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Welfare Reform on the Web (June 2009): Care of the elderly - UK

A fair deal for self-funders?

C. Williams

Community Care, Apr. 30th 2009, p. 24-25

All older people are entitled to support, information and advice from their local authority, regardless of how much money they have. However, cash-strapped councils are ignoring the needs of people with sufficient assets to fund their own care and leaving them to fend for themselves. With the number of self-funders rising, campaigners are calling for change.

Developing inclusive health and social care policies for older LGBT citizens

L. Concannon

British Journal of Social Work, vol. 39, 2009, p. 403-417

Legislation introduced by New Labour has sought to bring about equality and establish anti-discriminatory practices in health and social care services. Nevertheless, the invisibility of older lesbian, gay, bisexual and transgendered (LGBT) citizens within social policy research in the UK means that their specific care needs, and how they differ from the wider population, are not known. Older LGBT citizens have been overlooked in consultations, leading to their needs not being considered when services are planned and commissioned. This article highlights strategies being created through social policy that aim to achieve the inclusion of this group in the planning and delivery of their services, covering individual budgets, the role of the voluntary sector, and the choice agenda.

A hindrance or a help?: the contribution of inspection to the quality of care in homes for older people

S. Furness

British Journal of Social Work, vol. 39, 2009, p. 488-505

There has been no real attempt to explore the effectiveness of inspection as a catalyst for change and improvement in service provision. This article reports on a study carried out in 2004 that asked managers of care homes for older people in England about their views and experiences of inspection and ways to improve the process. The majority of managers in this study concurred with the stated aim of the regulatory body, then the Commission for Social Care Inspection, to protect the interests and well-being of residents. However, none associated inspection with improving services. The expertise of the inspector needs to be better deployed to drive up standards of care and promote service improvement.

Housing and dementia

S. Garwood (editor)

Journal of Care Services Management, vol. 3, 2009, p.208-313

This special issue aims to examine opportunities and issues facing the housing and care sectors in promoting the well-being of the two-thirds of people with dementia and their carers who live in their own homes. It covers the roles of floating support services, telecare, home improvement agencies, partnership working and extra care housing in supporting people with dementia.

Modernising social care services for older people: scoping the United Kingdom evidence base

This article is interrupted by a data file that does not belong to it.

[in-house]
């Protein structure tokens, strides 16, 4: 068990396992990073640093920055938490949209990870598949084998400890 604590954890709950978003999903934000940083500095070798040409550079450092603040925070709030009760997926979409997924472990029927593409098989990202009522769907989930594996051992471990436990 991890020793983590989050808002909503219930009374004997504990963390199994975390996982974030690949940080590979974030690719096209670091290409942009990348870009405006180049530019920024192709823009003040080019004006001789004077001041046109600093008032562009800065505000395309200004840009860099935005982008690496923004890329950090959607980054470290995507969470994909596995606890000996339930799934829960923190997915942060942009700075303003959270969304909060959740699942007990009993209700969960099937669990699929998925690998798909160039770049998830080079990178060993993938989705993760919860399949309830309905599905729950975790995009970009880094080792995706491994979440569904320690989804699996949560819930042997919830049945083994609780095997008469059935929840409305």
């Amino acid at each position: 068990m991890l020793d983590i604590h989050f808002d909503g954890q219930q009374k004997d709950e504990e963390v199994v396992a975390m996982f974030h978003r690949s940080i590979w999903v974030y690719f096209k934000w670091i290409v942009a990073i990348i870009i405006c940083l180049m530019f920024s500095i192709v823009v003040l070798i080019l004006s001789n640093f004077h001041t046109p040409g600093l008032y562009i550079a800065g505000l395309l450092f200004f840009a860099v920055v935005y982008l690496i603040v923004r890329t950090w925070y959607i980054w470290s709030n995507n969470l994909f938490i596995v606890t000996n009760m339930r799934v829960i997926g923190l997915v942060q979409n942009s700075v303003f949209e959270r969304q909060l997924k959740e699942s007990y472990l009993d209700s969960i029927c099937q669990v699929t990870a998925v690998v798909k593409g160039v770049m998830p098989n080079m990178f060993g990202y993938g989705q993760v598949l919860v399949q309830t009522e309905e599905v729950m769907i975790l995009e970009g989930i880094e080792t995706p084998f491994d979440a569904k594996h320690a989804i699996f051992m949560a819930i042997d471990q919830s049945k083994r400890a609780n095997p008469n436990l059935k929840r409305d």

S. Jacobs and others

Ageing and Society, vol. 29, 2009, p. 497-538

In common with other developed countries at the end of the 20th century, modernising public services was a priority of the Labour government elected in 1997. In 2002, as part of its stated commitment to evidence-based policy-making, the Department of Health commissioned a review of the delivery, impact and commissioning of social care services for four adult user groups before modernisation, with the aim of producing a baseline from which to measure the success or otherwise of the reforms. As part of this, four systematic literature reviews were undertaken to find, assess and synthesise empirical studies of adult social care services. This article provides an overview of the peer-reviewed research literature pertaining to the social care of older people in the UK from the introduction of the community care reforms in the early 1990s to the New Labour reforms at the turn of the 21st century. In particular, it will describe the evidence base that supported the underlying themes of the modernisation process as applied to social care for older people.

Positive thinking on dementia in primary care: Gnosall Memory Clinic

L. Greening and others

Community Practitioner, vol. 82, May 2009, p. 18-23

Primary care in the UK has been criticised for a lack of interest and competence in dementia and identified as a crucial 'weak link' in services. Memory clinics are an acceptable and effective vehicle for bringing in patients for early assessment and investigation, and are recommended in the UK dementia strategy. This article presents a case study of Gnosall Memory Clinic, which was established two years ago in primary care and is facilitated by a health visitor. The clinic has attracted a referral rate three times that reported from hospital-based clinics, and has been able to meet the needs of patients and families with little use of other specialist services.

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